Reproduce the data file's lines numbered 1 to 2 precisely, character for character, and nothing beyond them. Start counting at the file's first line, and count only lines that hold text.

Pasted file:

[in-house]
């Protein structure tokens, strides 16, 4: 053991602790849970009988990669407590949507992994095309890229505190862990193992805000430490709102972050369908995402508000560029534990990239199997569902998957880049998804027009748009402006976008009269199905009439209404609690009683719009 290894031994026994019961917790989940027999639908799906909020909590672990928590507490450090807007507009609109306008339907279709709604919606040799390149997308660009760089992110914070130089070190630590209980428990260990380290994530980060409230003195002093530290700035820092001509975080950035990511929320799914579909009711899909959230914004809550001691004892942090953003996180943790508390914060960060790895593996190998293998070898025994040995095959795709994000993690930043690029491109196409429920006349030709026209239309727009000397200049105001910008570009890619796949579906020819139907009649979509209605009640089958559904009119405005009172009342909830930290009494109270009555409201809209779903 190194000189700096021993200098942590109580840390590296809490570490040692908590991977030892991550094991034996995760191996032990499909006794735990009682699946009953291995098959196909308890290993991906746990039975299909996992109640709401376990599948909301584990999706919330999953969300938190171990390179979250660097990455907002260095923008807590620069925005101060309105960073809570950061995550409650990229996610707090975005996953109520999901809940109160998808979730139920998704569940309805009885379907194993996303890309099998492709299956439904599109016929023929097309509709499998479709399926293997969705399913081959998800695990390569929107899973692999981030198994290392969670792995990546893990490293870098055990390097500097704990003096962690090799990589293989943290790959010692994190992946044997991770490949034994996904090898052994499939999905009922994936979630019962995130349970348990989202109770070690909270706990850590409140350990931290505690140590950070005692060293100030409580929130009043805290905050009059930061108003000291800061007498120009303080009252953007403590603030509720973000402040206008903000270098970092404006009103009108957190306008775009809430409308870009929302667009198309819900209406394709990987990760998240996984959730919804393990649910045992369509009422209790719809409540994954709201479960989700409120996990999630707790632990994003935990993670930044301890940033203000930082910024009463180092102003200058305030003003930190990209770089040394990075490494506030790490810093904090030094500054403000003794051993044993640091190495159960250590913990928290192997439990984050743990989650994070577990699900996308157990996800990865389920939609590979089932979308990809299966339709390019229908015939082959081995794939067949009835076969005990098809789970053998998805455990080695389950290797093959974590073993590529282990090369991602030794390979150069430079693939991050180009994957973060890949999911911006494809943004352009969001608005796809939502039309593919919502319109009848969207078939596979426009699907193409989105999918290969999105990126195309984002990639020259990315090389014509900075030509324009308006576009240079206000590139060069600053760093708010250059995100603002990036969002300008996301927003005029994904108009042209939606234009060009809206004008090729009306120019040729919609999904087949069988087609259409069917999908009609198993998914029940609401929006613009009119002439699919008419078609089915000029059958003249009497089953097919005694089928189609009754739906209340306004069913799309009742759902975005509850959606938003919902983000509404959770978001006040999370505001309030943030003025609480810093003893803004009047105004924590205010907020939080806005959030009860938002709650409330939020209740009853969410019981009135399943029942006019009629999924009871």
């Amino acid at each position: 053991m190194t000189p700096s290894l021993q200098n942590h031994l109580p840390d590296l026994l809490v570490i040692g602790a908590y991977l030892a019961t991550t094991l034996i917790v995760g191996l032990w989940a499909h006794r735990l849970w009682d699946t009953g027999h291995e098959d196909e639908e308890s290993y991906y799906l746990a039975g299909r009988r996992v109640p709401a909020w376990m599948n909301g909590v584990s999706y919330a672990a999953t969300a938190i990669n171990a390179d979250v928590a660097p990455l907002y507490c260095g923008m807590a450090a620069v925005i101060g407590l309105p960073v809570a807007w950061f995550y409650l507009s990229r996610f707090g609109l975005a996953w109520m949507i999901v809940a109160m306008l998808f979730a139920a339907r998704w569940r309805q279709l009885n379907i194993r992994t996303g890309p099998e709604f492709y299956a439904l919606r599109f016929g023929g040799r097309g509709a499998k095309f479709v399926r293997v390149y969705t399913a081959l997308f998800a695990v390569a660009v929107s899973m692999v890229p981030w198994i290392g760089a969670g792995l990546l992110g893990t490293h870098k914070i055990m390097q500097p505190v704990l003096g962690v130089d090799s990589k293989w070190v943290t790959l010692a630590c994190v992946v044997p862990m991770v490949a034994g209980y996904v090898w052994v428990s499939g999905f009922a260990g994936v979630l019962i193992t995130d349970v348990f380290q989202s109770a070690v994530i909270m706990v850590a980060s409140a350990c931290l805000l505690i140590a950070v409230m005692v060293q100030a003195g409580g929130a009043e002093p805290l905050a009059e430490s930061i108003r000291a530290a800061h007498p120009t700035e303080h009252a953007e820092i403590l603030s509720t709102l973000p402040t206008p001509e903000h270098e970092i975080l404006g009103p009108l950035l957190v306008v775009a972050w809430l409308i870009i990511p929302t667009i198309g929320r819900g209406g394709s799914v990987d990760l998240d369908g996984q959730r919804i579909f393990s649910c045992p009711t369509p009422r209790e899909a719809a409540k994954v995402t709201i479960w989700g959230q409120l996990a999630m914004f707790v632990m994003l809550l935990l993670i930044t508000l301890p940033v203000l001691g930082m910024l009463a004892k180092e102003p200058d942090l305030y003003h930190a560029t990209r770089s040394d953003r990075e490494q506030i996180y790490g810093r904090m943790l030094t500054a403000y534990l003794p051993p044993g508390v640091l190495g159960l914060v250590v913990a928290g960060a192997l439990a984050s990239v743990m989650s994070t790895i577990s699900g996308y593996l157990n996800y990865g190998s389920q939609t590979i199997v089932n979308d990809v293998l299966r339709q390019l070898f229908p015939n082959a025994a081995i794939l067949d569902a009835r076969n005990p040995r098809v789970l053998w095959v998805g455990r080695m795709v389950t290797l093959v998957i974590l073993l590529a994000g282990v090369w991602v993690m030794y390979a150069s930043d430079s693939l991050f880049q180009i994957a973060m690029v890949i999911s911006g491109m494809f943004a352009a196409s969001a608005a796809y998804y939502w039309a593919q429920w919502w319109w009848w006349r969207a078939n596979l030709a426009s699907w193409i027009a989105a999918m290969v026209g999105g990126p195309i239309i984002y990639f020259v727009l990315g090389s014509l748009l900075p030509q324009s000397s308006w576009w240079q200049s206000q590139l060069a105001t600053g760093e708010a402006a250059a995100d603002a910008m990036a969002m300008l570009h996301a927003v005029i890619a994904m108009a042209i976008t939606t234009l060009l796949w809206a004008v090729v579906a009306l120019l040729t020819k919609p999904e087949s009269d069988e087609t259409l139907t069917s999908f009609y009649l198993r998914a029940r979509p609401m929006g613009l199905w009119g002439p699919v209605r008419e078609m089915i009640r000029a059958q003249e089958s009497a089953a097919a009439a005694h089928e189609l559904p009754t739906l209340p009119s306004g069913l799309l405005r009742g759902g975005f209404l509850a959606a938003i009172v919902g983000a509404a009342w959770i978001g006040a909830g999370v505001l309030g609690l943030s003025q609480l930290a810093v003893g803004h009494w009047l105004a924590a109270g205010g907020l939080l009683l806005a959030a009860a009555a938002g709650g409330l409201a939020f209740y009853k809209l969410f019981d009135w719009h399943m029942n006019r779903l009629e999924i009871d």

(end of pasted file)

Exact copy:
[in-house]
């Protein structure tokens, strides 16, 4: 053991602790849970009988990669407590949507992994095309890229505190862990193992805000430490709102972050369908995402508000560029534990990239199997569902998957880049998804027009748009402006976008009269199905009439209404609690009683719009 290894031994026994019961917790989940027999639908799906909020909590672990928590507490450090807007507009609109306008339907279709709604919606040799390149997308660009760089992110914070130089070190630590209980428990260990380290994530980060409230003195002093530290700035820092001509975080950035990511929320799914579909009711899909959230914004809550001691004892942090953003996180943790508390914060960060790895593996190998293998070898025994040995095959795709994000993690930043690029491109196409429920006349030709026209239309727009000397200049105001910008570009890619796949579906020819139907009649979509209605009640089958559904009119405005009172009342909830930290009494109270009555409201809209779903 190194000189700096021993200098942590109580840390590296809490570490040692908590991977030892991550094991034996995760191996032990499909006794735990009682699946009953291995098959196909308890290993991906746990039975299909996992109640709401376990599948909301584990999706919330999953969300938190171990390179979250660097990455907002260095923008807590620069925005101060309105960073809570950061995550409650990229996610707090975005996953109520999901809940109160998808979730139920998704569940309805009885379907194993996303890309099998492709299956439904599109016929023929097309509709499998479709399926293997969705399913081959998800695990390569929107899973692999981030198994290392969670792995990546893990490293870098055990390097500097704990003096962690090799990589293989943290790959010692994190992946044997991770490949034994996904090898052994499939999905009922994936979630019962995130349970348990989202109770070690909270706990850590409140350990931290505690140590950070005692060293100030409580929130009043805290905050009059930061108003000291800061007498120009303080009252953007403590603030509720973000402040206008903000270098970092404006009103009108957190306008775009809430409308870009929302667009198309819900209406394709990987990760998240996984959730919804393990649910045992369509009422209790719809409540994954709201479960989700409120996990999630707790632990994003935990993670930044301890940033203000930082910024009463180092102003200058305030003003930190990209770089040394990075490494506030790490810093904090030094500054403000003794051993044993640091190495159960250590913990928290192997439990984050743990989650994070577990699900996308157990996800990865389920939609590979089932979308990809299966339709390019229908015939082959081995794939067949009835076969005990098809789970053998998805455990080695389950290797093959974590073993590529282990090369991602030794390979150069430079693939991050180009994957973060890949999911911006494809943004352009969001608005796809939502039309593919919502319109009848969207078939596979426009699907193409989105999918290969999105990126195309984002990639020259990315090389014509900075030509324009308006576009240079206000590139060069600053760093708010250059995100603002990036969002300008996301927003005029994904108009042209939606234009060009809206004008090729009306120019040729919609999904087949069988087609259409069917999908009609198993998914029940609401929006613009009119002439699919008419078609089915000029059958003249009497089953097919005694089928189609009754739906209340306004069913799309009742759902975005509850959606938003919902983000509404959770978001006040999370505001309030943030003025609480810093003893803004009047105004924590205010907020939080806005959030009860938002709650409330939020209740009853969410019981009135399943029942006019009629999924009871």